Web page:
Nature Humbles and Connects
Dr. Lisa and I had the opportunity recently to spend a long weekend on a very remote island in the 10,000 Islands region of the Everglades along the southernmost tip of Florida. Accessible only by a 4 mile long two lane roadway connecting the island to the mainland, and claiming only several hundred occupants, this community is at the mercy of nature, vulnerable to tides, storms, tropical heat and humidity as wells global climate change. The island was excavated by Calusa Indians over 1500 years ago who built much of the land mass using mounds of shells from the surrounding Gulf of Mexico. Consequently, and due to the surrounding thousands of miles of mangrove “tunnels”, this is considered one of the most vibrant sport fishing areas in the world. The local economy depends on fishing tourism but also upon the annual stone crab crop, the season running from October to May.
While sipping my morning coffee on the rustic porch of the simple fishing shack we rented for our mini-vacation, I pondered the lives of people so completely dependent upon, and intertwined with nature. Far more dependent upon nature than we are, they possess an envious connectedness to “source”. They are humbled by their position within the vastness of the sea and in the incredibly expansive mangrove forest intertwined with it. Yet they are also proud of their heritage, their resilience, their ingenuity and work ethic. Families, many descended from the original native American inhabitants of the area, make their living fishing, running local services and even driving air boat tours through the Everglade swamps and mangroves.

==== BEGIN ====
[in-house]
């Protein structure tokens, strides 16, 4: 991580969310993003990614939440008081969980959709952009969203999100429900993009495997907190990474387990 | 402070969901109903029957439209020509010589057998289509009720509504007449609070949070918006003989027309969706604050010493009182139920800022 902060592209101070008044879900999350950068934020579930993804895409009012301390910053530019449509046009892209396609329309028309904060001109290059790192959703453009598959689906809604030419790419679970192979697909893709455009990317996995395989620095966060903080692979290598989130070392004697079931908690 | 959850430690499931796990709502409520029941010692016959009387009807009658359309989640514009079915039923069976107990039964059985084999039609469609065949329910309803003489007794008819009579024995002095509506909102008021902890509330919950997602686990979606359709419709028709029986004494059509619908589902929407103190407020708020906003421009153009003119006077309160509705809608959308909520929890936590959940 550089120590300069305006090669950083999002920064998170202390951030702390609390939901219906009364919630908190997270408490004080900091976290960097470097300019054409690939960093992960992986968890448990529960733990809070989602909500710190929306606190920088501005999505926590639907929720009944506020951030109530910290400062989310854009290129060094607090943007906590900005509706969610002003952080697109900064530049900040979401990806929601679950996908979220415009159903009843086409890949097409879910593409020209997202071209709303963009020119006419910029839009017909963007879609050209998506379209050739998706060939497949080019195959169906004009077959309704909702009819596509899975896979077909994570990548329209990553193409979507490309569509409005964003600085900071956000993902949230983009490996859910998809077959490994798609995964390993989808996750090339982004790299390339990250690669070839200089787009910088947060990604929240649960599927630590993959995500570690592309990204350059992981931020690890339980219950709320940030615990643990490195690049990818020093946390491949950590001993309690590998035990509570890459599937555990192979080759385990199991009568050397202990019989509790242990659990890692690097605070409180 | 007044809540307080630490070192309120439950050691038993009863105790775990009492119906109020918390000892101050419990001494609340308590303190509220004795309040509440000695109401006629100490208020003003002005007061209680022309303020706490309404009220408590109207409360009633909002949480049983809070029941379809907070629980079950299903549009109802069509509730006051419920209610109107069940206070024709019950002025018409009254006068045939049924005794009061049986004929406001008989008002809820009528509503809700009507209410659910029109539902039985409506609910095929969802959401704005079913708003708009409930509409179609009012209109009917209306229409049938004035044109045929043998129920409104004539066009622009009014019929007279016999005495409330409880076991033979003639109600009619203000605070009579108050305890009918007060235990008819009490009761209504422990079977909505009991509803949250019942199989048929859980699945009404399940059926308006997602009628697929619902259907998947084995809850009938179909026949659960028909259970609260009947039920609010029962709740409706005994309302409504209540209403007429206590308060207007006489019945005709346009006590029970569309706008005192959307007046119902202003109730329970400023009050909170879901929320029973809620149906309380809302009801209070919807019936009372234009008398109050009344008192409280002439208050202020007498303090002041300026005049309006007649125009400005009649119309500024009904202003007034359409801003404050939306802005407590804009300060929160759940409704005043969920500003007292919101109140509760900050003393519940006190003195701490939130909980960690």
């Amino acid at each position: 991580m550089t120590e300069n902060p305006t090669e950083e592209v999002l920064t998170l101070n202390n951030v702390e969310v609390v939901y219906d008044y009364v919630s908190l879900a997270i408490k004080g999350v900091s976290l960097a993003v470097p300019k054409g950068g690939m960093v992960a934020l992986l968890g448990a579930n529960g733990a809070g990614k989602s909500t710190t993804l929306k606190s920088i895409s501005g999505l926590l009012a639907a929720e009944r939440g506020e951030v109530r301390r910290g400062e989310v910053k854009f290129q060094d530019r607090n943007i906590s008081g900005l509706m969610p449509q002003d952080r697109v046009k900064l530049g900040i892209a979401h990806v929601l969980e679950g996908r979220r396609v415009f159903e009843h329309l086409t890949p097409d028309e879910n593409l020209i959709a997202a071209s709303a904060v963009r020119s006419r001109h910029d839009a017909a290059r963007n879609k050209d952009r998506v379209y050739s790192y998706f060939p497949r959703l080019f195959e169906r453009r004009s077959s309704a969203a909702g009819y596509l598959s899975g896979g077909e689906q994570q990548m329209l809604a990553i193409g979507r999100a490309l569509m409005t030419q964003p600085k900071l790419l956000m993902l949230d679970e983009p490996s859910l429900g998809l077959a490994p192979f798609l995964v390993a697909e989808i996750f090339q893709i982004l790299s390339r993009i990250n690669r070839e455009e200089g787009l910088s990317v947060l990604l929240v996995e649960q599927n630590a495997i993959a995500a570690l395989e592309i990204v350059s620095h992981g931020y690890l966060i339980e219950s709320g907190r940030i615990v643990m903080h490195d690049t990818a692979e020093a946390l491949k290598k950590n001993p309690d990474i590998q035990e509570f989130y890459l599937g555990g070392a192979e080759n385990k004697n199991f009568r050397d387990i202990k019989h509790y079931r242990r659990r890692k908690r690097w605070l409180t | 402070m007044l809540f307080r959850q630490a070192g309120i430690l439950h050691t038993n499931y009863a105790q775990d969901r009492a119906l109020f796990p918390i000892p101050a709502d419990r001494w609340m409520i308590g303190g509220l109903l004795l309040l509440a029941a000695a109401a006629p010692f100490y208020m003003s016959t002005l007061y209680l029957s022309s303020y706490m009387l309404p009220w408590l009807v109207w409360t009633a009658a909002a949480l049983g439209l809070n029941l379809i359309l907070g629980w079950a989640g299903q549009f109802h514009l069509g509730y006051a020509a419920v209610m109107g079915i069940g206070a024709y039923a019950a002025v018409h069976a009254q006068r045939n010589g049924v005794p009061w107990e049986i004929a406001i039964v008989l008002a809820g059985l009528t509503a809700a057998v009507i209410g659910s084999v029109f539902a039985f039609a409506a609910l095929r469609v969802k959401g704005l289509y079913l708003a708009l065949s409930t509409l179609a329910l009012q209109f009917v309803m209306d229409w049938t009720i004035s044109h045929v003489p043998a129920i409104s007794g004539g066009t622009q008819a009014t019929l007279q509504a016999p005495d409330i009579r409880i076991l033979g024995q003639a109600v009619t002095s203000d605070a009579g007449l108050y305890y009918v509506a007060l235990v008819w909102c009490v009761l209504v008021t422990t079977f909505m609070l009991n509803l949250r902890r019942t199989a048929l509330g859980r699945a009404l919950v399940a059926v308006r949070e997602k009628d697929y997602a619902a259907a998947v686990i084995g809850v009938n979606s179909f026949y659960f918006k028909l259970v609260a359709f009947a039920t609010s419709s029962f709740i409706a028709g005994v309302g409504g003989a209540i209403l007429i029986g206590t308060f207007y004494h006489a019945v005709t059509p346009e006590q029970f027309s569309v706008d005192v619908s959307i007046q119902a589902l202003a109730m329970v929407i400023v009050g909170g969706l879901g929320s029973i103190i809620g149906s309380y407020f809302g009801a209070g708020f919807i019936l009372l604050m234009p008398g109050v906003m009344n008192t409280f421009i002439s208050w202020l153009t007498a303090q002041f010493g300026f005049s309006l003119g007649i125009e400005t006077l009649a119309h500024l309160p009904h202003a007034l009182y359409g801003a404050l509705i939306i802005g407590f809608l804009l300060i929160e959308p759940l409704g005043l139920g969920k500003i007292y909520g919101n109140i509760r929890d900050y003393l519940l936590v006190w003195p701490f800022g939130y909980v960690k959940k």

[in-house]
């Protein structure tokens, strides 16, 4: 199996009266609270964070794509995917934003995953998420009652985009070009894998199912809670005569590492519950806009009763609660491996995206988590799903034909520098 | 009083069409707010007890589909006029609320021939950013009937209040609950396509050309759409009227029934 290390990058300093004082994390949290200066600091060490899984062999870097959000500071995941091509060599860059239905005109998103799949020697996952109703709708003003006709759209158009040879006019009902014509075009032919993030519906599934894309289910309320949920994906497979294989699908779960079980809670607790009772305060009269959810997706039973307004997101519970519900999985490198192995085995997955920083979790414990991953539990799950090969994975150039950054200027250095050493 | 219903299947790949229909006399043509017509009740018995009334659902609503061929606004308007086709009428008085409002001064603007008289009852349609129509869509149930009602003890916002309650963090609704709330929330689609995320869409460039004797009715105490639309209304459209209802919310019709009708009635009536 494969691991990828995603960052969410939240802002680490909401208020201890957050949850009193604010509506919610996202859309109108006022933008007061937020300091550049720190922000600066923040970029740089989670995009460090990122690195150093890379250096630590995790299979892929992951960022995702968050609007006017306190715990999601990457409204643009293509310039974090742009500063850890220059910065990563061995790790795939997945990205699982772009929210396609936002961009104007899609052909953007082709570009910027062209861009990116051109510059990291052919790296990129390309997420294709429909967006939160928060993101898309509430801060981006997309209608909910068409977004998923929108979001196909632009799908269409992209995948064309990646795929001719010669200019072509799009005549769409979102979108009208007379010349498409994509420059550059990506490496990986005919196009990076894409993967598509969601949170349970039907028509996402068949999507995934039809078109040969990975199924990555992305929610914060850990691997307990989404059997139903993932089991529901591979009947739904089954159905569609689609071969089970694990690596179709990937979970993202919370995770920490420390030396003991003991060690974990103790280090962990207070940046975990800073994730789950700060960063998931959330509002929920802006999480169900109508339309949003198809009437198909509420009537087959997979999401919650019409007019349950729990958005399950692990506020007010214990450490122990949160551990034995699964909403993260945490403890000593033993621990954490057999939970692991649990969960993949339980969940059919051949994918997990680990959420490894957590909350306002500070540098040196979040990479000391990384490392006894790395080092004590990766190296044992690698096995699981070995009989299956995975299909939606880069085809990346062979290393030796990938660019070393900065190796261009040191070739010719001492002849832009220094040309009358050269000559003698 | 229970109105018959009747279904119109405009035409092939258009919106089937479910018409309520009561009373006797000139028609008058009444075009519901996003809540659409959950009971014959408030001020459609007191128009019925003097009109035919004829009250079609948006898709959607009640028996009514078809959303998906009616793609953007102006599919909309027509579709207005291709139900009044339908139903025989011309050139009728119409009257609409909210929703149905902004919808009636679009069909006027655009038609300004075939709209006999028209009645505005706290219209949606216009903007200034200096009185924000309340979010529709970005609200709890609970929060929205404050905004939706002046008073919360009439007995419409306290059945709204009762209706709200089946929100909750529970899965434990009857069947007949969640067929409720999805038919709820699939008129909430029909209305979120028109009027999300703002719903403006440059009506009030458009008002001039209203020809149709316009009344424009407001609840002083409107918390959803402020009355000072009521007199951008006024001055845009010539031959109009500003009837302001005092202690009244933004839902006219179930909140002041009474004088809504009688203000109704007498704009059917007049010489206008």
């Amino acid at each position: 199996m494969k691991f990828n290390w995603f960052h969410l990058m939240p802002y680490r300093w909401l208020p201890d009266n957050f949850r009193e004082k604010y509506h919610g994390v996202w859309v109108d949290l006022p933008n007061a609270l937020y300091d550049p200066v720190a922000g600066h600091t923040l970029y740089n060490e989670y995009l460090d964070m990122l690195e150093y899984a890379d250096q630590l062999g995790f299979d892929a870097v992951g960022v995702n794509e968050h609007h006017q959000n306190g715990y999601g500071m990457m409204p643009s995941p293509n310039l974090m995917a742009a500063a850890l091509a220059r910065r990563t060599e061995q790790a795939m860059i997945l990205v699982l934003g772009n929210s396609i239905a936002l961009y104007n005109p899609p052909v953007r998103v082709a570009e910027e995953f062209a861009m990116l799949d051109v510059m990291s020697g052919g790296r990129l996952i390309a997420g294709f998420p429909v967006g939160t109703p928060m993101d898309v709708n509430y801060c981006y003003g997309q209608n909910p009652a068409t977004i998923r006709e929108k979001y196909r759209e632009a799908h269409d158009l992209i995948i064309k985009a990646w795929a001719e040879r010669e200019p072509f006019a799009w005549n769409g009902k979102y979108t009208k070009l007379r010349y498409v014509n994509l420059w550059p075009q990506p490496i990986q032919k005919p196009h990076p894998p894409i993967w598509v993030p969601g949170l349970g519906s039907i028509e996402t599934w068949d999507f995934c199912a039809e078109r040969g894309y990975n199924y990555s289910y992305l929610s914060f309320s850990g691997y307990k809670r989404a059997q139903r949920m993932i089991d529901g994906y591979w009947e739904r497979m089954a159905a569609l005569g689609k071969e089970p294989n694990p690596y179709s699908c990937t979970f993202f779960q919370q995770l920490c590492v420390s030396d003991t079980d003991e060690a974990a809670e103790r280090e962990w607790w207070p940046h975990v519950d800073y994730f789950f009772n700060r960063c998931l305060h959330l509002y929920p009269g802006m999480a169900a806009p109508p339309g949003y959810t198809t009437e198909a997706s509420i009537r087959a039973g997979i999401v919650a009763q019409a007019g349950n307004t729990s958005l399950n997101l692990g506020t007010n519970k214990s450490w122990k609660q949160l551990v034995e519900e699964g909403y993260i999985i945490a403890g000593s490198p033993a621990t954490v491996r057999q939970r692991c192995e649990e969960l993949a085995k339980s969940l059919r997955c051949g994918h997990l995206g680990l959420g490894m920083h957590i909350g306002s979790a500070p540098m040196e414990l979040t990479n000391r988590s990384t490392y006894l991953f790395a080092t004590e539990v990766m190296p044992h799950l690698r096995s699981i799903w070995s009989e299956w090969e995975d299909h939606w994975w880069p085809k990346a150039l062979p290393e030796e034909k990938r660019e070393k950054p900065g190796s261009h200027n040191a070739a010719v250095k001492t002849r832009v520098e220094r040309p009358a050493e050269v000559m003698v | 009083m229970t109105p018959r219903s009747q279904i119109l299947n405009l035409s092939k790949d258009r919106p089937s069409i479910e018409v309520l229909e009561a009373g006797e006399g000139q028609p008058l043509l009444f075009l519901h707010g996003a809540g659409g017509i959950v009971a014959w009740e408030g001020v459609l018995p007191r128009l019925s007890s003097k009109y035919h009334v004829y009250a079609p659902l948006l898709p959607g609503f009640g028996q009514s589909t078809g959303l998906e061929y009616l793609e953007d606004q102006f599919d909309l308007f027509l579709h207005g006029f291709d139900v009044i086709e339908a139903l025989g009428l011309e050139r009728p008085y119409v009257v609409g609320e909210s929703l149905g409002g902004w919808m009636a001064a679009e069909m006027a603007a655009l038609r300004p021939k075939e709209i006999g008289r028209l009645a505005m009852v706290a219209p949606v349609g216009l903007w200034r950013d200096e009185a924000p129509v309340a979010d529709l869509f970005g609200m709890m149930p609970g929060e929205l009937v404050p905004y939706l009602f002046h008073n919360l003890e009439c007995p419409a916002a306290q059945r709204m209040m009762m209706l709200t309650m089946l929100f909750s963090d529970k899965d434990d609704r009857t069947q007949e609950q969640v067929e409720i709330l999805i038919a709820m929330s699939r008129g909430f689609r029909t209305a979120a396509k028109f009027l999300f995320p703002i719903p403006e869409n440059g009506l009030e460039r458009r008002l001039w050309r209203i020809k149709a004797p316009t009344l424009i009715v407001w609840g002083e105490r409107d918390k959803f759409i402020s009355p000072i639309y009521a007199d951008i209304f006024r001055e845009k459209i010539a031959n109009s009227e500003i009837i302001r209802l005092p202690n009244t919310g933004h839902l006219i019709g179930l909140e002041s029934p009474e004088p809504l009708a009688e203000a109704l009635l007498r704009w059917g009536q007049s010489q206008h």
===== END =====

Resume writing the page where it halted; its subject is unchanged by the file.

While much of Florida’s coastline is over populated, over built and over commercialized, the Everglades region remains largely untouched. When visiting, one cannot avoid being impressed by the fundamental beauty of nature there, and the intrinsic character of the natives who embrace nature to survive and to thrive.
Wellness sometimes requires that we peel back the complications of our everyday, busy urban lives, drive out to the wilderness, turn off our cell phones, talk face to face with fellow humans, and take a moment to appreciate the simplicity of lives completely embraced by nature.
Dr. John Monaco